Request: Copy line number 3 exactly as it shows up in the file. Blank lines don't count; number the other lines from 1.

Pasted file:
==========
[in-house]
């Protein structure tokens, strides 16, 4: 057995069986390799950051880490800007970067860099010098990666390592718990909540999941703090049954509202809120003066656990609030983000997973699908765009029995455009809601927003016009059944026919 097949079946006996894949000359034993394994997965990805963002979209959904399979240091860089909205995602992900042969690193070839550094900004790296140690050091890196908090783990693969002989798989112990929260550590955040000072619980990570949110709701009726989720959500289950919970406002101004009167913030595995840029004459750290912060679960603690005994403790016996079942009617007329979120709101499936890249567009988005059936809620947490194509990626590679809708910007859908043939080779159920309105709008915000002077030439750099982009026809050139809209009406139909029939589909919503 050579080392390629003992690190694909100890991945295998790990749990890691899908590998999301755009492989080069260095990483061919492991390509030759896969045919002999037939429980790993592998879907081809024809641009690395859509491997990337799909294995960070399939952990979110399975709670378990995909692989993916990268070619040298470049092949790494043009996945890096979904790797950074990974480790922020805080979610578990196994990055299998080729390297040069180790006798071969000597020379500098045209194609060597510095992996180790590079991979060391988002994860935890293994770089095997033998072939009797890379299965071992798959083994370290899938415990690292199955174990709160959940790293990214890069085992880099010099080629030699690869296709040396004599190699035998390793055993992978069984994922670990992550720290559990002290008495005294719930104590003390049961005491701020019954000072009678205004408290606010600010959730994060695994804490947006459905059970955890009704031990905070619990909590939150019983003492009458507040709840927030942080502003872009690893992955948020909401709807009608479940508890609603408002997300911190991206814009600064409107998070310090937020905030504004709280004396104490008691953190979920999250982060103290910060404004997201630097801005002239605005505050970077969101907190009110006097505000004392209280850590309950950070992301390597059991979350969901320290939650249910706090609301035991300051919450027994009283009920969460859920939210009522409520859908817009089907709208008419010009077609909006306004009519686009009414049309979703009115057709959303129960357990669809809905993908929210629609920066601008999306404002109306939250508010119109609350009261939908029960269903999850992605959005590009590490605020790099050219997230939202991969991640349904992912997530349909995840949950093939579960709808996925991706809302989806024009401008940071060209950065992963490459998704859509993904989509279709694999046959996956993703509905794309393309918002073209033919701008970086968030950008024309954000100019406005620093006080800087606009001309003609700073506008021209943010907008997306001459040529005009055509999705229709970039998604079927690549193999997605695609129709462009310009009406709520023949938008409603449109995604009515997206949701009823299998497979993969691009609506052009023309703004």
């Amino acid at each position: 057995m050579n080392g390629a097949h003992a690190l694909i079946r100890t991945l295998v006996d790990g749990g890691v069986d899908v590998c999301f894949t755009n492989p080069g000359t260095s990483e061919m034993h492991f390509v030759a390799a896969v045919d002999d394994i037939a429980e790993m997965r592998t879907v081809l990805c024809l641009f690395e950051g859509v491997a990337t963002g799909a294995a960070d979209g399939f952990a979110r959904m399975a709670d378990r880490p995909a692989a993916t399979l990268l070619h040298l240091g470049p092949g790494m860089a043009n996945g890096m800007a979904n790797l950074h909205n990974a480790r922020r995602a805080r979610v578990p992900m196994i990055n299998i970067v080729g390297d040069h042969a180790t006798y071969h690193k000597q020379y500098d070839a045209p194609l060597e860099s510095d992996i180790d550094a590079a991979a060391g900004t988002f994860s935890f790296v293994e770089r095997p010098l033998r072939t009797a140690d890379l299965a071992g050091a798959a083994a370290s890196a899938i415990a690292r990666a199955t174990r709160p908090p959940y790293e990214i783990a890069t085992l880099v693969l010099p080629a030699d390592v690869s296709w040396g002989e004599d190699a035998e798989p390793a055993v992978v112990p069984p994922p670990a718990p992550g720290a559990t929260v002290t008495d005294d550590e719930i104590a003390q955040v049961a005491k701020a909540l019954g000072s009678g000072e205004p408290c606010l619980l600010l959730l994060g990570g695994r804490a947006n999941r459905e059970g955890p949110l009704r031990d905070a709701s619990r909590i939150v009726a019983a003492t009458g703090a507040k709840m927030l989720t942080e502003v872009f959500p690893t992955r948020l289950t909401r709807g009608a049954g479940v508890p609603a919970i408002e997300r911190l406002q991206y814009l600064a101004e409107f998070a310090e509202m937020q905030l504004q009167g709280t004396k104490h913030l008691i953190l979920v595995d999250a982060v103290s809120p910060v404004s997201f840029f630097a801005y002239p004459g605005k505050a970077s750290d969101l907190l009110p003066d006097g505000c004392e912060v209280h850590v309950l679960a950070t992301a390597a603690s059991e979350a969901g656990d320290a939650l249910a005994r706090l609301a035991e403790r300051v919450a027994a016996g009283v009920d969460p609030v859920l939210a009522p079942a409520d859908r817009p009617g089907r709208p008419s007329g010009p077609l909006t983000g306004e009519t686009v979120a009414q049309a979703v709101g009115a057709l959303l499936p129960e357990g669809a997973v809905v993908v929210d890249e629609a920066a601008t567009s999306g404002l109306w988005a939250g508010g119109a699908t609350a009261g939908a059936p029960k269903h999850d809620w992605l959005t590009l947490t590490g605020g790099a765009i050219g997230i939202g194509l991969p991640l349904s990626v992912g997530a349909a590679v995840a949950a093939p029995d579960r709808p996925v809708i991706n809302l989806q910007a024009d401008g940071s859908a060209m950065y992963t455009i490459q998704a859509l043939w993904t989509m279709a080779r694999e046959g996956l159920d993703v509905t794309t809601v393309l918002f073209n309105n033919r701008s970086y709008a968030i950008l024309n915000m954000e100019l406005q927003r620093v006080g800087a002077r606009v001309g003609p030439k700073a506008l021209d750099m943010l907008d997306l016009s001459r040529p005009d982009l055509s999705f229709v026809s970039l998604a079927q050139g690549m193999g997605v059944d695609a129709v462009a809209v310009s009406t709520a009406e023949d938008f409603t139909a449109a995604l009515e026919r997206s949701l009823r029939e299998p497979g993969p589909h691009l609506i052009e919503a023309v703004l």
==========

């Amino acid at each position: 057995m050579n080392g390629a097949h003992a690190l694909i079946r100890t991945l295998v006996d790990g749990g890691v069986d899908v590998c999301f894949t755009n492989p080069g000359t260095s990483e061919m034993h492991f390509v030759a390799a896969v045919d002999d394994i037939a429980e790993m997965r592998t879907v081809l990805c024809l641009f690395e950051g859509v491997a990337t963002g799909a294995a960070d979209g399939f952990a979110r959904m399975a709670d378990r880490p995909a692989a993916t399979l990268l070619h040298l240091g470049p092949g790494m860089a043009n996945g890096m800007a979904n790797l950074h909205n990974a480790r922020r995602a805080r979610v578990p992900m196994i990055n299998i970067v080729g390297d040069h042969a180790t006798y071969h690193k000597q020379y500098d070839a045209p194609l060597e860099s510095d992996i180790d550094a590079a991979a060391g900004t988002f994860s935890f790296v293994e770089r095997p010098l033998r072939t009797a140690d890379l299965a071992g050091a798959a083994a370290s890196a899938i415990a690292r990666a199955t174990r709160p908090p959940y790293e990214i783990a890069t085992l880099v693969l010099p080629a030699d390592v690869s296709w040396g002989e004599d190699a035998e798989p390793a055993v992978v112990p069984p994922p670990a718990p992550g720290a559990t929260v002290t008495d005294d550590e719930i104590a003390q955040v049961a005491k701020a909540l019954g000072s009678g000072e205004p408290c606010l619980l600010l959730l994060g990570g695994r804490a947006n999941r459905e059970g955890p949110l009704r031990d905070a709701s619990r909590i939150v009726a019983a003492t009458g703090a507040k709840m927030l989720t942080e502003v872009f959500p690893t992955r948020l289950t909401r709807g009608a049954g479940v508890p609603a919970i408002e997300r911190l406002q991206y814009l600064a101004e409107f998070a310090e509202m937020q905030l504004q009167g709280t004396k104490h913030l008691i953190l979920v595995d999250a982060v103290s809120p910060v404004s997201f840029f630097a801005y002239p004459g605005k505050a970077s750290d969101l907190l009110p003066d006097g505000c004392e912060v209280h850590v309950l679960a950070t992301a390597a603690s059991e979350a969901g656990d320290a939650l249910a005994r706090l609301a035991e403790r300051v919450a027994a016996g009283v009920d969460p609030v859920l939210a009522p079942a409520d859908r817009p009617g089907r709208p008419s007329g010009p077609l909006t983000g306004e009519t686009v979120a009414q049309a979703v709101g009115a057709l959303l499936p129960e357990g669809a997973v809905v993908v929210d890249e629609a920066a601008t567009s999306g404002l109306w988005a939250g508010g119109a699908t609350a009261g939908a059936p029960k269903h999850d809620w992605l959005t590009l947490t590490g605020g790099a765009i050219g997230i939202g194509l991969p991640l349904s990626v992912g997530a349909a590679v995840a949950a093939p029995d579960r709808p996925v809708i991706n809302l989806q910007a024009d401008g940071s859908a060209m950065y992963t455009i490459q998704a859509l043939w993904t989509m279709a080779r694999e046959g996956l159920d993703v509905t794309t809601v393309l918002f073209n309105n033919r701008s970086y709008a968030i950008l024309n915000m954000e100019l406005q927003r620093v006080g800087a002077r606009v001309g003609p030439k700073a506008l021209d750099m943010l907008d997306l016009s001459r040529p005009d982009l055509s999705f229709v026809s970039l998604a079927q050139g690549m193999g997605v059944d695609a129709v462009a809209v310009s009406t709520a009406e023949d938008f409603t139909a449109a995604l009515e026919r997206s949701l009823r029939e299998p497979g993969p589909h691009l609506i052009e919503a023309v703004l």